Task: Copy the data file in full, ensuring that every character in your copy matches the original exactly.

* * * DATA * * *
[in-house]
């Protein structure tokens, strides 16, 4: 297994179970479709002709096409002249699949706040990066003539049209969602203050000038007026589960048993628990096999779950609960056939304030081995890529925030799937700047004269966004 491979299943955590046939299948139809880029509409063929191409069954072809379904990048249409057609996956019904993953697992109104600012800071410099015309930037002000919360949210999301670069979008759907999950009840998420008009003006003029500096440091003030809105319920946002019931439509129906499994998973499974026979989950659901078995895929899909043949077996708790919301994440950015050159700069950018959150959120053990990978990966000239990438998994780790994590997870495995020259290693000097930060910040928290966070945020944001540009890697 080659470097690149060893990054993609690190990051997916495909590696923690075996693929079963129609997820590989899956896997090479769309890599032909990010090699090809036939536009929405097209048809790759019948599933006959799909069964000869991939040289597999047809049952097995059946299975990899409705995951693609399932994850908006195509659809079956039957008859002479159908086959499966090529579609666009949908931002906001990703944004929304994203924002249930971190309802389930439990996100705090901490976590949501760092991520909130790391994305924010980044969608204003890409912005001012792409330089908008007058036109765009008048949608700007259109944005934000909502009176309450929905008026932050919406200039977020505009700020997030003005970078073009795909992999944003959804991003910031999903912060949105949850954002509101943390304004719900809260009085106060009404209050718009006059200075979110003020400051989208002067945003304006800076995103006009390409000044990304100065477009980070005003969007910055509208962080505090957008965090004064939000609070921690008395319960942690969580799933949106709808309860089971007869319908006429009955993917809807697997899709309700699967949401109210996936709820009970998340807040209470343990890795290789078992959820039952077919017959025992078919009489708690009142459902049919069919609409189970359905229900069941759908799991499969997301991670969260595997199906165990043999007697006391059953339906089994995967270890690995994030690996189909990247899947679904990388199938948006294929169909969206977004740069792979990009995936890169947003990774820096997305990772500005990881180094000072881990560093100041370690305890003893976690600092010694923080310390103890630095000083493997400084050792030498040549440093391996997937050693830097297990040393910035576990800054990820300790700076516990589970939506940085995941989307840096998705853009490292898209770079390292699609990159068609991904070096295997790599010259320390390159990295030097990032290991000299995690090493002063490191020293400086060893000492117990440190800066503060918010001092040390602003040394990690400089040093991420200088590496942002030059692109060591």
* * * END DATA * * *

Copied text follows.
[in-house]
């Protein structure tokens, strides 16, 4: 297994179970479709002709096409002249699949706040990066003539049209969602203050000038007026589960048993628990096999779950609960056939304030081995890529925030799937700047004269966004 491979299943955590046939299948139809880029509409063929191409069954072809379904990048249409057609996956019904993953697992109104600012800071410099015309930037002000919360949210999301670069979008759907999950009840998420008009003006003029500096440091003030809105319920946002019931439509129906499994998973499974026979989950659901078995895929899909043949077996708790919301994440950015050159700069950018959150959120053990990978990966000239990438998994780790994590997870495995020259290693000097930060910040928290966070945020944001540009890697 080659470097690149060893990054993609690190990051997916495909590696923690075996693929079963129609997820590989899956896997090479769309890599032909990010090699090809036939536009929405097209048809790759019948599933006959799909069964000869991939040289597999047809049952097995059946299975990899409705995951693609399932994850908006195509659809079956039957008859002479159908086959499966090529579609666009949908931002906001990703944004929304994203924002249930971190309802389930439990996100705090901490976590949501760092991520909130790391994305924010980044969608204003890409912005001012792409330089908008007058036109765009008048949608700007259109944005934000909502009176309450929905008026932050919406200039977020505009700020997030003005970078073009795909992999944003959804991003910031999903912060949105949850954002509101943390304004719900809260009085106060009404209050718009006059200075979110003020400051989208002067945003304006800076995103006009390409000044990304100065477009980070005003969007910055509208962080505090957008965090004064939000609070921690008395319960942690969580799933949106709808309860089971007869319908006429009955993917809807697997899709309700699967949401109210996936709820009970998340807040209470343990890795290789078992959820039952077919017959025992078919009489708690009142459902049919069919609409189970359905229900069941759908799991499969997301991670969260595997199906165990043999007697006391059953339906089994995967270890690995994030690996189909990247899947679904990388199938948006294929169909969206977004740069792979990009995936890169947003990774820096997305990772500005990881180094000072881990560093100041370690305890003893976690600092010694923080310390103890630095000083493997400084050792030498040549440093391996997937050693830097297990040393910035576990800054990820300790700076516990589970939506940085995941989307840096998705853009490292898209770079390292699609990159068609991904070096295997790599010259320390390159990295030097990032290991000299995690090493002063490191020293400086060893000492117990440190800066503060918010001092040390602003040394990690400089040093991420200088590496942002030059692109060591």